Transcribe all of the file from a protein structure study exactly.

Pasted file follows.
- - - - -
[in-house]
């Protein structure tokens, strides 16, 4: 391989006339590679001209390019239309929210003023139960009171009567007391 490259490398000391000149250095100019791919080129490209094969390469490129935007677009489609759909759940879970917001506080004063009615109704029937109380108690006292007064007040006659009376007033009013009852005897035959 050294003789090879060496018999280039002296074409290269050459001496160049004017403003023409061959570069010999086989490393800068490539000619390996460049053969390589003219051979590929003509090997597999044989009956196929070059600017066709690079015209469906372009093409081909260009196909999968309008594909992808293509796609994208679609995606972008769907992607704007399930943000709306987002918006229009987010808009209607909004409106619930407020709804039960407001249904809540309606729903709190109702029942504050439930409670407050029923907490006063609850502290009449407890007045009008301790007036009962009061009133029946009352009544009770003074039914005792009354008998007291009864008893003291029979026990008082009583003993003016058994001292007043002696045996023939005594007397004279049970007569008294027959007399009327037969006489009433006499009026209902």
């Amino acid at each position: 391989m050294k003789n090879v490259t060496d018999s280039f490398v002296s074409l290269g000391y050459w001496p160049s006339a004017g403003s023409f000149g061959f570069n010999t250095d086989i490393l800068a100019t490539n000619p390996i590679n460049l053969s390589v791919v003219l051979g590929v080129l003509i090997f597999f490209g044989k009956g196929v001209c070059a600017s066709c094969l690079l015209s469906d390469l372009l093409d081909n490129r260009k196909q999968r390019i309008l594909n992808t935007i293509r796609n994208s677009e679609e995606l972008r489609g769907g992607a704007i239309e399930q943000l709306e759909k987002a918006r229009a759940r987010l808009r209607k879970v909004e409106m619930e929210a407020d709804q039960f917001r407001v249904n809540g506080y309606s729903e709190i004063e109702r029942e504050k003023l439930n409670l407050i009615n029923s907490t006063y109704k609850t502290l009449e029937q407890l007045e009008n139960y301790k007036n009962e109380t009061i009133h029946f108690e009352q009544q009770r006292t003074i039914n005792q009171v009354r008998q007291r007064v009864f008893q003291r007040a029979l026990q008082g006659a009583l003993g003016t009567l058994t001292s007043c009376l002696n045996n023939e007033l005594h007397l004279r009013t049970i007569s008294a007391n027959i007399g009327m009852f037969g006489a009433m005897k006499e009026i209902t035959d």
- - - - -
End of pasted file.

[in-house]
């Protein structure tokens, strides 16, 4: 391989006339590679001209390019239309929210003023139960009171009567007391 490259490398000391000149250095100019791919080129490209094969390469490129935007677009489609759909759940879970917001506080004063009615109704029937109380108690006292007064007040006659009376007033009013009852005897035959 050294003789090879060496018999280039002296074409290269050459001496160049004017403003023409061959570069010999086989490393800068490539000619390996460049053969390589003219051979590929003509090997597999044989009956196929070059600017066709690079015209469906372009093409081909260009196909999968309008594909992808293509796609994208679609995606972008769907992607704007399930943000709306987002918006229009987010808009209607909004409106619930407020709804039960407001249904809540309606729903709190109702029942504050439930409670407050029923907490006063609850502290009449407890007045009008301790007036009962009061009133029946009352009544009770003074039914005792009354008998007291009864008893003291029979026990008082009583003993003016058994001292007043002696045996023939005594007397004279049970007569008294027959007399009327037969006489009433006499009026209902």
């Amino acid at each position: 391989m050294k003789n090879v490259t060496d018999s280039f490398v002296s074409l290269g000391y050459w001496p160049s006339a004017g403003s023409f000149g061959f570069n010999t250095d086989i490393l800068a100019t490539n000619p390996i590679n460049l053969s390589v791919v003219l051979g590929v080129l003509i090997f597999f490209g044989k009956g196929v001209c070059a600017s066709c094969l690079l015209s469906d390469l372009l093409d081909n490129r260009k196909q999968r390019i309008l594909n992808t935007i293509r796609n994208s677009e679609e995606l972008r489609g769907g992607a704007i239309e399930q943000l709306e759909k987002a918006r229009a759940r987010l808009r209607k879970v909004e409106m619930e929210a407020d709804q039960f917001r407001v249904n809540g506080y309606s729903e709190i004063e109702r029942e504050k003023l439930n409670l407050i009615n029923s907490t006063y109704k609850t502290l009449e029937q407890l007045e009008n139960y301790k007036n009962e109380t009061i009133h029946f108690e009352q009544q009770r006292t003074i039914n005792q009171v009354r008998q007291r007064v009864f008893q003291r007040a029979l026990q008082g006659a009583l003993g003016t009567l058994t001292s007043c009376l002696n045996n023939e007033l005594h007397l004279r009013t049970i007569s008294a007391n027959i007399g009327m009852f037969g006489a009433m005897k006499e009026i209902t035959d």